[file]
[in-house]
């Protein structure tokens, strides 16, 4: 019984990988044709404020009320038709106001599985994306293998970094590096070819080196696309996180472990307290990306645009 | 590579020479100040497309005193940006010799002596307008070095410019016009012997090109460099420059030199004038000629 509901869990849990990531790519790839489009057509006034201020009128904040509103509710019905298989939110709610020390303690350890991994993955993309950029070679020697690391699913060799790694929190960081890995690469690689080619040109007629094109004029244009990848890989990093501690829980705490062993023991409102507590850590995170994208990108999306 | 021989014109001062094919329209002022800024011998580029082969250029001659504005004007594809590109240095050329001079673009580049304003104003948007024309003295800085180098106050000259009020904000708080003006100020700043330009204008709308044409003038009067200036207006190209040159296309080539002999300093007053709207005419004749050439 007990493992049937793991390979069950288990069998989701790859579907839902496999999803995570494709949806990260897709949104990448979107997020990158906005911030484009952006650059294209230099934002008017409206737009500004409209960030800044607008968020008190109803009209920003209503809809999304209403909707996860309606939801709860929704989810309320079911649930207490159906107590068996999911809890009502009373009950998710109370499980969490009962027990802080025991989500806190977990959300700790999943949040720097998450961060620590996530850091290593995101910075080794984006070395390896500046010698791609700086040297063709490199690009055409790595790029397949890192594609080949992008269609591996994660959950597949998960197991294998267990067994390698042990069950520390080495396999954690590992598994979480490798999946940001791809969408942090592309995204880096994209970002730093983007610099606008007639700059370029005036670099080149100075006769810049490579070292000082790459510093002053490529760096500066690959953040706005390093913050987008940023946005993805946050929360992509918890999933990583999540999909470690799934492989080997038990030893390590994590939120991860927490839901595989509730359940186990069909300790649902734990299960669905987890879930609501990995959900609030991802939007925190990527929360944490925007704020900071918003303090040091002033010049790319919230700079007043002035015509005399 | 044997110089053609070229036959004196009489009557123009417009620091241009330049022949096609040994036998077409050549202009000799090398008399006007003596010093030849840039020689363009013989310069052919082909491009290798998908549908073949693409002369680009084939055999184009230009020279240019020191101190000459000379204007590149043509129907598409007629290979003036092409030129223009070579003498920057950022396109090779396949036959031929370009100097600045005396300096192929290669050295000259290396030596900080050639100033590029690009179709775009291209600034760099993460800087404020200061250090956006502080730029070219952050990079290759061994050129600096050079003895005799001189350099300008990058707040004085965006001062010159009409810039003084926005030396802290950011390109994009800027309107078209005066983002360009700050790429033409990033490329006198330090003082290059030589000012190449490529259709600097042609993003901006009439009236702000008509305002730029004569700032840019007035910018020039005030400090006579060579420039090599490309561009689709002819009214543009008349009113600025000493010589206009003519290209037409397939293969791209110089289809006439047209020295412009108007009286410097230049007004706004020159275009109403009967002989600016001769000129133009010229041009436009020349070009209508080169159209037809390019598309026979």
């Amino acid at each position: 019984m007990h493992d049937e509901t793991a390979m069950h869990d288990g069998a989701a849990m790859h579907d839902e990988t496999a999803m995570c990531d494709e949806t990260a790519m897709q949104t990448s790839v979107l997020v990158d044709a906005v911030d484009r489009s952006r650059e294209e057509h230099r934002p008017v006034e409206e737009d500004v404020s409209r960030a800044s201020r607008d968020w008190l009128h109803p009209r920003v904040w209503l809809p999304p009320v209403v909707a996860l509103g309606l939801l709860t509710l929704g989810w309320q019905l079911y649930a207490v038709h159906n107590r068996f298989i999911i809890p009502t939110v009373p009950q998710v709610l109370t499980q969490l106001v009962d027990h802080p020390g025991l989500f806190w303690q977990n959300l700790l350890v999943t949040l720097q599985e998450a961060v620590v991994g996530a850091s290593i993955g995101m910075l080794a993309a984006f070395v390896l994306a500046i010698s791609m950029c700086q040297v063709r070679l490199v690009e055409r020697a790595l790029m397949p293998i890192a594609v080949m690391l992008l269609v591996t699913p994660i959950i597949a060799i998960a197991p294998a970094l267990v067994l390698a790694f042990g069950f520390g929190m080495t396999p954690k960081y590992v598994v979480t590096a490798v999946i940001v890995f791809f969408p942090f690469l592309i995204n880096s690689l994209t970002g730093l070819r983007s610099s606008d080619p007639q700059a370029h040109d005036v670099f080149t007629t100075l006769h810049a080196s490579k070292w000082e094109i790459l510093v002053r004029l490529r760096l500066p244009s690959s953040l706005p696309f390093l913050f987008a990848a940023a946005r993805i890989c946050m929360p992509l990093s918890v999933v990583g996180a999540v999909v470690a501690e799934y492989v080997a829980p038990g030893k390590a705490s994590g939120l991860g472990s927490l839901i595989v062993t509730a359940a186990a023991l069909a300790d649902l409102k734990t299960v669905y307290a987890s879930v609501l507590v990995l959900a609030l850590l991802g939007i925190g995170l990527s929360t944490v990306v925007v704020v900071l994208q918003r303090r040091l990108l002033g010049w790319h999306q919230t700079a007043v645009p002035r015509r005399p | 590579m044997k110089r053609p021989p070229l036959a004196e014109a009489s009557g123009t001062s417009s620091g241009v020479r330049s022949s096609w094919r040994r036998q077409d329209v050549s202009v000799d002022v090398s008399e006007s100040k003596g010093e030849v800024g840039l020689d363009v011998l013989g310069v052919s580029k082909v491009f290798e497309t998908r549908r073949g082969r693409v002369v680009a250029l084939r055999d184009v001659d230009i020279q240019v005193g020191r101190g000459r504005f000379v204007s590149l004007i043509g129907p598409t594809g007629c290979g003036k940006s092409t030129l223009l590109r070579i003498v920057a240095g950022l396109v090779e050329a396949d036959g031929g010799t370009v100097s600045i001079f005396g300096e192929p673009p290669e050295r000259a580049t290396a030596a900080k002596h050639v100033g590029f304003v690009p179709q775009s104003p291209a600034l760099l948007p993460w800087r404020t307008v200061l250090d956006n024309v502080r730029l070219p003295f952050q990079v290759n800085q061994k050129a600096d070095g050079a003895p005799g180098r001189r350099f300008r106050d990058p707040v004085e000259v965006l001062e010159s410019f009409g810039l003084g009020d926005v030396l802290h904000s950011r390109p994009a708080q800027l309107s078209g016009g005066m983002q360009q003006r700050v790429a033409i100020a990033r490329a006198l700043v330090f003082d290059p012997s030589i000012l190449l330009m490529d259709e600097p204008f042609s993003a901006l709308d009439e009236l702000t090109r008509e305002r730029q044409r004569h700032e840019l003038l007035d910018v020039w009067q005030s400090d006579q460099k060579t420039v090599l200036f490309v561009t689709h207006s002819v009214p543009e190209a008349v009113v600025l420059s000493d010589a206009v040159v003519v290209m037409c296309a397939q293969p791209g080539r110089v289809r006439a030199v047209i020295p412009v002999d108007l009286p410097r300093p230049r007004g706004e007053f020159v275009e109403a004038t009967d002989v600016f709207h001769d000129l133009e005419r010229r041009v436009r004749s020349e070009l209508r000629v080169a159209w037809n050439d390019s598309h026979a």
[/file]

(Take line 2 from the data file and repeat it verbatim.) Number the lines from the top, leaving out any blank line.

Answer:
């Protein structure tokens, strides 16, 4: 019984990988044709404020009320038709106001599985994306293998970094590096070819080196696309996180472990307290990306645009 | 590579020479100040497309005193940006010799002596307008070095410019016009012997090109460099420059030199004038000629 509901869990849990990531790519790839489009057509006034201020009128904040509103509710019905298989939110709610020390303690350890991994993955993309950029070679020697690391699913060799790694929190960081890995690469690689080619040109007629094109004029244009990848890989990093501690829980705490062993023991409102507590850590995170994208990108999306 | 021989014109001062094919329209002022800024011998580029082969250029001659504005004007594809590109240095050329001079673009580049304003104003948007024309003295800085180098106050000259009020904000708080003006100020700043330009204008709308044409003038009067200036207006190209040159296309080539002999300093007053709207005419004749050439 007990493992049937793991390979069950288990069998989701790859579907839902496999999803995570494709949806990260897709949104990448979107997020990158906005911030484009952006650059294209230099934002008017409206737009500004409209960030800044607008968020008190109803009209920003209503809809999304209403909707996860309606939801709860929704989810309320079911649930207490159906107590068996999911809890009502009373009950998710109370499980969490009962027990802080025991989500806190977990959300700790999943949040720097998450961060620590996530850091290593995101910075080794984006070395390896500046010698791609700086040297063709490199690009055409790595790029397949890192594609080949992008269609591996994660959950597949998960197991294998267990067994390698042990069950520390080495396999954690590992598994979480490798999946940001791809969408942090592309995204880096994209970002730093983007610099606008007639700059370029005036670099080149100075006769810049490579070292000082790459510093002053490529760096500066690959953040706005390093913050987008940023946005993805946050929360992509918890999933990583999540999909470690799934492989080997038990030893390590994590939120991860927490839901595989509730359940186990069909300790649902734990299960669905987890879930609501990995959900609030991802939007925190990527929360944490925007704020900071918003303090040091002033010049790319919230700079007043002035015509005399 | 044997110089053609070229036959004196009489009557123009417009620091241009330049022949096609040994036998077409050549202009000799090398008399006007003596010093030849840039020689363009013989310069052919082909491009290798998908549908073949693409002369680009084939055999184009230009020279240019020191101190000459000379204007590149043509129907598409007629290979003036092409030129223009070579003498920057950022396109090779396949036959031929370009100097600045005396300096192929290669050295000259290396030596900080050639100033590029690009179709775009291209600034760099993460800087404020200061250090956006502080730029070219952050990079290759061994050129600096050079003895005799001189350099300008990058707040004085965006001062010159009409810039003084926005030396802290950011390109994009800027309107078209005066983002360009700050790429033409990033490329006198330090003082290059030589000012190449490529259709600097042609993003901006009439009236702000008509305002730029004569700032840019007035910018020039005030400090006579060579420039090599490309561009689709002819009214543009008349009113600025000493010589206009003519290209037409397939293969791209110089289809006439047209020295412009108007009286410097230049007004706004020159275009109403009967002989600016001769000129133009010229041009436009020349070009209508080169159209037809390019598309026979």